All women have vaginal discharge to some extent which is a normal occurrence. Vaginal discharge is a result of the glands on the vaginal walls, uterus and cervix which produces fluids that keeps the vagina clean.
Normal vaginal discharge is usually clear or milky white and odourless. The amount and type of vaginal discharge differs between women and can vary depending on where you are in your menstrual cycle. For example, for some women it is normal to have more discharge during the middle of their cycle which could be a sign of ovulation.
A change in the smell, colour or consistency of your vaginal discharge with or without other symptoms such as irritation, itch, pain, abnormal lumps or rashes could be a sign of an infection.
What are the common culprits?
Abnormal vaginal discharge is usually due to infection which could be either bacterial, fungal or parasitic infections. This can be further divided into whether they are sexually transmitted or not.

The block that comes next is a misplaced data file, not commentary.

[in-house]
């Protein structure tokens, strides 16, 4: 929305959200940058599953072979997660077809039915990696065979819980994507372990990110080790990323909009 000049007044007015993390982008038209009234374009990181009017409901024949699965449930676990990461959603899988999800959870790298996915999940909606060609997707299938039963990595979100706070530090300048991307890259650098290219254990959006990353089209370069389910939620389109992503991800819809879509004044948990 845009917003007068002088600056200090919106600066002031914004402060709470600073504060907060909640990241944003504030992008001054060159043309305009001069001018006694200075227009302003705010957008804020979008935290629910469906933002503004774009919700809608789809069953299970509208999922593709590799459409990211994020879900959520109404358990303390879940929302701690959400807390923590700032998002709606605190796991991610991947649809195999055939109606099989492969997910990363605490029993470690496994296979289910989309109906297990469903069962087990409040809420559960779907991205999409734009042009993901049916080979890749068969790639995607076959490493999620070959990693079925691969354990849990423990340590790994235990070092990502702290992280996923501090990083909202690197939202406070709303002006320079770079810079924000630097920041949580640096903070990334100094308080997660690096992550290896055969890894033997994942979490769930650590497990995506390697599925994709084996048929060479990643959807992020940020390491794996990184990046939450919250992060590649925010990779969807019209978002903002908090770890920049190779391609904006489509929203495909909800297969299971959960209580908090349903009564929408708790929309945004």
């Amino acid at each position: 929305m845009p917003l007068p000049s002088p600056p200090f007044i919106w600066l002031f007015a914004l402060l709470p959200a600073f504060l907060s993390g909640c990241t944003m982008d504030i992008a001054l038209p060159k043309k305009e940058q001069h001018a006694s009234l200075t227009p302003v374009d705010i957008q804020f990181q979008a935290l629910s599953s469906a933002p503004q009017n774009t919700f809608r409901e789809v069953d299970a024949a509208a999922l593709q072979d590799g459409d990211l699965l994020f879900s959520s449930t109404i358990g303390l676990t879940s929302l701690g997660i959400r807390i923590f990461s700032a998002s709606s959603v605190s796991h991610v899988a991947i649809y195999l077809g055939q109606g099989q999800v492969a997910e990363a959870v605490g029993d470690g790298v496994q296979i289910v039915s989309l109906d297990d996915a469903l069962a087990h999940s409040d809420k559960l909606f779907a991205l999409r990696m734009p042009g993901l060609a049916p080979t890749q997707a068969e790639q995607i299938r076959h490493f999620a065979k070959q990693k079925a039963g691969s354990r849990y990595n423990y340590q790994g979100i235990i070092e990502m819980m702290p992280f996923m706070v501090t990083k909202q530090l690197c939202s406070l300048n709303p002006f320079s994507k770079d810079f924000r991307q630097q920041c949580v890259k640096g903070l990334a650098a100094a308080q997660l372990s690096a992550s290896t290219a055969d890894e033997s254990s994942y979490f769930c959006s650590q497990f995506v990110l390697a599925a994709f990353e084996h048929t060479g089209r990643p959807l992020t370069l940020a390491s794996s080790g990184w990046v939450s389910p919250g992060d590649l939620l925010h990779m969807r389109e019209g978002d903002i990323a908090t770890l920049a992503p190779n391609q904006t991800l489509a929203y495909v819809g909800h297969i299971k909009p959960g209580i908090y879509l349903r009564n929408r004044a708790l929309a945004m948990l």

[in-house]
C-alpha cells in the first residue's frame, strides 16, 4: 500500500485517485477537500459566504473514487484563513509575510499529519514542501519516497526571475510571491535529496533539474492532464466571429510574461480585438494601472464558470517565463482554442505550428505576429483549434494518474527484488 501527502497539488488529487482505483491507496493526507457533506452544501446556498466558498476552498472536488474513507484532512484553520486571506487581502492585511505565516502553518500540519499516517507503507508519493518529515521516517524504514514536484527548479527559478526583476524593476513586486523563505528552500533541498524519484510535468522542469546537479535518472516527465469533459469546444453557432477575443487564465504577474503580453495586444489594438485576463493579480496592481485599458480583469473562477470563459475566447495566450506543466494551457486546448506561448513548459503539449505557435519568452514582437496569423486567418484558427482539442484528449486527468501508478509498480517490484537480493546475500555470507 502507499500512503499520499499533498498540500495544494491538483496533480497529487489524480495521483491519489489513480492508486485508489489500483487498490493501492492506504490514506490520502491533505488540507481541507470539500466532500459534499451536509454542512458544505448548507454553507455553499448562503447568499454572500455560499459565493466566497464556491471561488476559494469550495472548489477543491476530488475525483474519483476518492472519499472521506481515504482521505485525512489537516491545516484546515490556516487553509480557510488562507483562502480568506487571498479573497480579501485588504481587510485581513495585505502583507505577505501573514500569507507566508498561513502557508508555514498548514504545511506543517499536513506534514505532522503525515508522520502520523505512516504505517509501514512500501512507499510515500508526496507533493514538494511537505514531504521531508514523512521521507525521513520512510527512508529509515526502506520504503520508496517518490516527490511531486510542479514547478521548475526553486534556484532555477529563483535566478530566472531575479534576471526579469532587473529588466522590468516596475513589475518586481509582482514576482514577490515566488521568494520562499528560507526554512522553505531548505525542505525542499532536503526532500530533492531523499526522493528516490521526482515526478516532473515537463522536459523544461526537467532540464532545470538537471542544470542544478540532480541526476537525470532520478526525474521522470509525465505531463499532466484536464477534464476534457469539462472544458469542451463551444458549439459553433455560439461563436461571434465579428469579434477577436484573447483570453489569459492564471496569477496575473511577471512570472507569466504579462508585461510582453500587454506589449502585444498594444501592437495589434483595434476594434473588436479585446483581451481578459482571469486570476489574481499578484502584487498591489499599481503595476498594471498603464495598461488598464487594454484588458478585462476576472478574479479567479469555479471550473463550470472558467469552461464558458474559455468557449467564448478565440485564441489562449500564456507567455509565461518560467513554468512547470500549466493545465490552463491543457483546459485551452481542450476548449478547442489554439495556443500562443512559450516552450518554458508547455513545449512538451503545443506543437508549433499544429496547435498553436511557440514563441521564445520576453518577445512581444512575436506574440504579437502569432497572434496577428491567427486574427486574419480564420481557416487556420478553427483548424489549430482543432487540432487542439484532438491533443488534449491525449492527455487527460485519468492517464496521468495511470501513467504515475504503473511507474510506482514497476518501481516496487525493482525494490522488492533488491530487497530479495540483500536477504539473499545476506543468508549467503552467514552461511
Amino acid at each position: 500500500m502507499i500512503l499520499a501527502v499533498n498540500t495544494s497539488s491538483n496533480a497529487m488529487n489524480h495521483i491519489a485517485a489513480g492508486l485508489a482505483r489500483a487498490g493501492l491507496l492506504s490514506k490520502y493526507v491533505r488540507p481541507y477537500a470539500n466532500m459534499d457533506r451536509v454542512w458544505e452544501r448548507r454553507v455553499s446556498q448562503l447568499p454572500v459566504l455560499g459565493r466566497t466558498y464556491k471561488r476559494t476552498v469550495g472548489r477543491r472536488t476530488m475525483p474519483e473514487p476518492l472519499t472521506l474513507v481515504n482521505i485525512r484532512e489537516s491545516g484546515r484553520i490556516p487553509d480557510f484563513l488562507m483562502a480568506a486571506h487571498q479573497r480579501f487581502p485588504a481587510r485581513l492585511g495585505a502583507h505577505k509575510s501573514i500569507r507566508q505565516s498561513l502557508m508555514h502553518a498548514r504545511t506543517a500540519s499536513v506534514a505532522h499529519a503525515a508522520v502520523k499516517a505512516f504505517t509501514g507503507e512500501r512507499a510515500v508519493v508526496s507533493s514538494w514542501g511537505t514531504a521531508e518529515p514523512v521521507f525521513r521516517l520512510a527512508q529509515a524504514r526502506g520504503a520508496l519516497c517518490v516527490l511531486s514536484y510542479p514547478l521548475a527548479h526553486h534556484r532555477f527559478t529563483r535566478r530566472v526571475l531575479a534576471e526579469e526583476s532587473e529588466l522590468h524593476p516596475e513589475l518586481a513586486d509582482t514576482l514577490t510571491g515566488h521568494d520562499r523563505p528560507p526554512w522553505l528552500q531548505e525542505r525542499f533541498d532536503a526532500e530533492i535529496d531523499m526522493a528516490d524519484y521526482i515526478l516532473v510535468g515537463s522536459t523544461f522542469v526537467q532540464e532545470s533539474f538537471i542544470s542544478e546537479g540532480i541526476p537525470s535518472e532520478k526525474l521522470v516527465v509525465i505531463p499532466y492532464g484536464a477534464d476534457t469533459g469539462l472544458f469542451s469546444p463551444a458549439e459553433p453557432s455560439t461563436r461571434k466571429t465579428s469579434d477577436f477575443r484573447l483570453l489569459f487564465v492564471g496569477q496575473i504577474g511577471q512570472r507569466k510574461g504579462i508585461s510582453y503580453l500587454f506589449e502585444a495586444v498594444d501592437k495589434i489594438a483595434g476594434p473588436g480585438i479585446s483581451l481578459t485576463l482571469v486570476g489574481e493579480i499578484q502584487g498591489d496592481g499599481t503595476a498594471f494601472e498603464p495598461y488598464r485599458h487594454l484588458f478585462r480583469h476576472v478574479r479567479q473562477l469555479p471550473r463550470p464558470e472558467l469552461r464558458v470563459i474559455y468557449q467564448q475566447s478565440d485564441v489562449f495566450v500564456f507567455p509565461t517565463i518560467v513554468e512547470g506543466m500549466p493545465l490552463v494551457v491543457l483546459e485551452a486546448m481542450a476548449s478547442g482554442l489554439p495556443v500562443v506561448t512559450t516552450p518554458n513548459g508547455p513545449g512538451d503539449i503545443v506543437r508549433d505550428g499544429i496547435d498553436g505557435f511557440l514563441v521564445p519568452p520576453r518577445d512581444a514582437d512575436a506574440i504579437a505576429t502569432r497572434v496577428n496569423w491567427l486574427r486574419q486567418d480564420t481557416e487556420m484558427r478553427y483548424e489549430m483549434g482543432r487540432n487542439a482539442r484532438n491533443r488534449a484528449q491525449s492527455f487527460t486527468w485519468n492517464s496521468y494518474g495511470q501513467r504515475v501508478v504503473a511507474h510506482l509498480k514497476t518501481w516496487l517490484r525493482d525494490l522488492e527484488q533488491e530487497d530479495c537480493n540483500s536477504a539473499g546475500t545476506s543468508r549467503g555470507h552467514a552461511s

The most common types of non-sexually transmitted vaginal infections are yeast infections (candida) and bacteria vaginosis (usually caused by Gardnerella).
A correct diagnosis of the cause of your vaginal infection can be tricky even for an experienced doctor. This may be further confounded by multiple infections producing a myriad of different symptoms.
If you have noticed a change in your vaginal discharge or if you are not sure if it is normal, it is advisable to see a doctor for further evaluation. Depending on what the cause of your infection is, there may be long term complications such as pelvic inflammatory disease (PID) and infertility.
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